East Rockingham Waste to Energy’s project in partnership with Hitachi Zosen Inova promises to set a new bar for residual waste treatment within Australia.
Situated in Rockingham, South of Perth, a new 10-hectare facility will leverage off the overseas expertise of Waste to Energy (WtE) provider Hitachi Zosen Inova (HZI) to deliver one of Australia’s first major WtE projects.
The WtE process involves the processing of residual waste to create energy from materials which would otherwise end up in landfill.
The process is complementary to recycling and composting and is initiated by the collection of waste from households and businesses, which is delivered to the facility.
The embodied energy from these materials is then returned to those households and businesses, supplying their power through the Western Australian power network.
East Rockingham Waste to Energy General Manager Jason Pugh tells Waste Management Review the project has adopted best practice global standards to set a benchmark in Australia. With no such WtE facilities within the country, that meant looking to European facilities for inspiration.
“It’s really important to us that this project is successful. The waste to energy projects under construction in Perth are the largest investments in waste infrastructure in Australia’s history. The waste sector is undergoing a generational transformation and WtE is a big part of that,” Jason says.
Hitachi Zosen Inova Australia Managing Director Dr Marc Stammbach says the support of the Western Australian State Government strongly assisted with the delivery of the WtE facility.
“The State Government embraced the technology as a preferred solution to landfill years ago, so the attitude around the plant was supportive. We are working towards having best-in-class waste management on the same level as it is in Europe.”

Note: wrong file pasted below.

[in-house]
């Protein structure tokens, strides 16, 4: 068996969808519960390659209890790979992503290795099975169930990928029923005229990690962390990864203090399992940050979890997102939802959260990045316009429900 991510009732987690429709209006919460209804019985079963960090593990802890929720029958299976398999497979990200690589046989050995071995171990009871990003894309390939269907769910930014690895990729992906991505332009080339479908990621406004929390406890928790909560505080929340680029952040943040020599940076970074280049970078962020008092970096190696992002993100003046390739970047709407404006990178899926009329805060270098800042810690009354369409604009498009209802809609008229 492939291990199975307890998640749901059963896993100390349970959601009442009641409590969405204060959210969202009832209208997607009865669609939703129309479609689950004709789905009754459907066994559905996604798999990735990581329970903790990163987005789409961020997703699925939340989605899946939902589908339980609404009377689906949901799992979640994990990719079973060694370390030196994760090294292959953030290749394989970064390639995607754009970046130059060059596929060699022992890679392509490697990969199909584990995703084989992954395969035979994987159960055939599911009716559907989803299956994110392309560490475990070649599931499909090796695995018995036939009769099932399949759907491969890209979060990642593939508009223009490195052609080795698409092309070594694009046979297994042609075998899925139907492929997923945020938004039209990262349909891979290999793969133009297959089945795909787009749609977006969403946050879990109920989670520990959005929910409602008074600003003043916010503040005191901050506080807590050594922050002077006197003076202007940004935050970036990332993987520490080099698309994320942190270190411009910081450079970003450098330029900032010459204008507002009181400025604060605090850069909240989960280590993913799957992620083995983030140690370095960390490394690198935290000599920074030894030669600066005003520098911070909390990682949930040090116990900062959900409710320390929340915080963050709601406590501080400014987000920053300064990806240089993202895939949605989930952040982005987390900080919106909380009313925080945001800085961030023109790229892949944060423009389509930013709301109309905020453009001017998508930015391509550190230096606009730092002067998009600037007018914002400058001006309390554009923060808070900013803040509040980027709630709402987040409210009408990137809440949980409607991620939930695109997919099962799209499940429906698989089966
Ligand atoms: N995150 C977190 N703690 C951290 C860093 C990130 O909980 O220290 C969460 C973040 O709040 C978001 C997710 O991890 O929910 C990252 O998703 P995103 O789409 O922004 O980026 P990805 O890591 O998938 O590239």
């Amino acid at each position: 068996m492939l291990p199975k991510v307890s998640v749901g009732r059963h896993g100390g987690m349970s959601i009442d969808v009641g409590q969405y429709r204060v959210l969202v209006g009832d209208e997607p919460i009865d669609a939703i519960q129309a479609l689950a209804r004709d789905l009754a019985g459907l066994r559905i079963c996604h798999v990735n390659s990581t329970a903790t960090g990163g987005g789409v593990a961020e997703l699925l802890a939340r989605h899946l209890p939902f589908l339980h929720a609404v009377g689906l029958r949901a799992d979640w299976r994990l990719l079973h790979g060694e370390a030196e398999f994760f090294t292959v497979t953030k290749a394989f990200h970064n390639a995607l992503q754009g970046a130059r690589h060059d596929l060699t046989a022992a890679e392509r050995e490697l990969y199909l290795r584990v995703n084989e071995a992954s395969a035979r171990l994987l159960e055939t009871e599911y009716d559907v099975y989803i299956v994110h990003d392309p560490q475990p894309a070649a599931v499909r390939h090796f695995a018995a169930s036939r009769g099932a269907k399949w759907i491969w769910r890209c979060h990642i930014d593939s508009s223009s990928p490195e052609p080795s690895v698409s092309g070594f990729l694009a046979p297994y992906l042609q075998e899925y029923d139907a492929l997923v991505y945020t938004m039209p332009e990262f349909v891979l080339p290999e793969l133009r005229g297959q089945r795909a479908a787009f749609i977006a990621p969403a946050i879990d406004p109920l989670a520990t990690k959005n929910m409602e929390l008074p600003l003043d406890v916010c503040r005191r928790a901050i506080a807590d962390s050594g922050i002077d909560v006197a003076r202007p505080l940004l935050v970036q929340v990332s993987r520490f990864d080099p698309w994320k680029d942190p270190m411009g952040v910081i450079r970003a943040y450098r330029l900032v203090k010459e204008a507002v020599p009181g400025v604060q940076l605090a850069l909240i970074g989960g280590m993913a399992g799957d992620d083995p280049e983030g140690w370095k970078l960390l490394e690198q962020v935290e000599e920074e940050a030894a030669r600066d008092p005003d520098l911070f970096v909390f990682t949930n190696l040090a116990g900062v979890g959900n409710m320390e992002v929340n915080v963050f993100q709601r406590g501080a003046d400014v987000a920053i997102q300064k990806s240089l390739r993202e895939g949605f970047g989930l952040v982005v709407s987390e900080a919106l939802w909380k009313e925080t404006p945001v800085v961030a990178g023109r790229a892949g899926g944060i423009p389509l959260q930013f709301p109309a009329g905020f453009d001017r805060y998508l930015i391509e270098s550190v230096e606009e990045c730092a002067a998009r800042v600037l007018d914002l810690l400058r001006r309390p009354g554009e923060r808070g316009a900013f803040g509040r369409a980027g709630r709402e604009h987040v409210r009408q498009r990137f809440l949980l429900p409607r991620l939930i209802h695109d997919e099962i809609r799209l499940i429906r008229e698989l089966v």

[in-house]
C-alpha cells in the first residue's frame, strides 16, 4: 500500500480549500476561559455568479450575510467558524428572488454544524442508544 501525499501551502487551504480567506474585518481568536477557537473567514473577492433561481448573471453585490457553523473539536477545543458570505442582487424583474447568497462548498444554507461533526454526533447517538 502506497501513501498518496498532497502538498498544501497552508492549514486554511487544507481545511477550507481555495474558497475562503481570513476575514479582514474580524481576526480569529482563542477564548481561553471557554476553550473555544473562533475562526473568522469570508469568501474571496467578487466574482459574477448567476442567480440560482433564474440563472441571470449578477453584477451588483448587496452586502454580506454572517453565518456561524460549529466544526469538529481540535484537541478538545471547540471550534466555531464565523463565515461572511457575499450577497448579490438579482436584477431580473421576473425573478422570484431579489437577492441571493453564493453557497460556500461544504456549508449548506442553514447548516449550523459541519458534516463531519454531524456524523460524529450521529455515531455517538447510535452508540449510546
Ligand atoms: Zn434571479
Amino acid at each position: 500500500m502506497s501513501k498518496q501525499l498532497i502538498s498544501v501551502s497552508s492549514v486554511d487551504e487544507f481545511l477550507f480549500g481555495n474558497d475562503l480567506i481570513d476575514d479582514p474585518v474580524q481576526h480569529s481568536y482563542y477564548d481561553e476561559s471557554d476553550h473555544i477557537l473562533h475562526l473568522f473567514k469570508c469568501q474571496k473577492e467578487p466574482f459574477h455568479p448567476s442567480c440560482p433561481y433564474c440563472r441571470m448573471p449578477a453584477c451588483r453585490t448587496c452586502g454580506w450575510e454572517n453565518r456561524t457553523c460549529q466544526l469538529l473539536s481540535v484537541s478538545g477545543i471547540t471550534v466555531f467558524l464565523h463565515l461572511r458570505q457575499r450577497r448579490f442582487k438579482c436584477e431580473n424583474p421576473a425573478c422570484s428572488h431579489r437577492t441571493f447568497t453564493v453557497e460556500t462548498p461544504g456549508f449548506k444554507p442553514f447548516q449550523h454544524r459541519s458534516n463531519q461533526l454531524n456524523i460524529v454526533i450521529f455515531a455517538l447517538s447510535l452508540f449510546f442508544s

Jason adds that the community is the most important stakeholder in the project.
“The benefits of waste to energy over landfilling are now clearly understood by the community and our council customers. We have maintained an ethos of transparency, arming the community with the facts, and highlighting the benefits, which led to overall support,” he says.
“Those benefits include contributing to the emerging circular economy within Western Australia, offering an alternative to landfill for treating waste, and creating products that can support Australia’s construction industry.”
The facility will achieve a 96 per cent diversion rate of residual waste from landfill, ensuring that the wastes’ imbedded energy can instead contribute to the areas power demands.
“The project will treat 300,000 tonnes per annum of residual waste, the majority of that will come from residual (red top) waste bins from our council customers,” Jason says.
“The project will generate 224,000 megawatt hours of electricity and will operate for 8000 hours per annum. Additionally, we will produce around 60,000 tonnes of recycled aggregates and 12,000 tonnes of metals that will be recovered from bottom ash.”
Bottom ash is the non-combustible residue which is collected during the municipal waste incineration process. This material can include elements such as sand, bricks, aggregates, glass as well as ferrous and non-ferrous metals
The bottom ash treatment section of the plant is a $17-million-investment that will recover metals and repurpose the material for civil engineering applications. It can be used in road construction, drainage materials, cement products, kerbsides, and footpaths.
“It will cater for projects which are the responsibilities of our council customers,” Jason says.
Hitachi Zosen Inova’s Marc says the benefits and demand for repurposed bottom ash was considered when developing the initial site of the WtE plant.
“We planned to have a proper recycling solution for our bottom ash instead of landfill, so this means you need space for bottom ash to be treated. You also need to store it as treating the product can take time,” Marc says.
This treatment will also contribute to increasing diversion rates of residual waste ending up in landfill. The State Waste Strategy 2030 aims to have no more than 15 per cent of Perth’s waste going to landfill by 2030.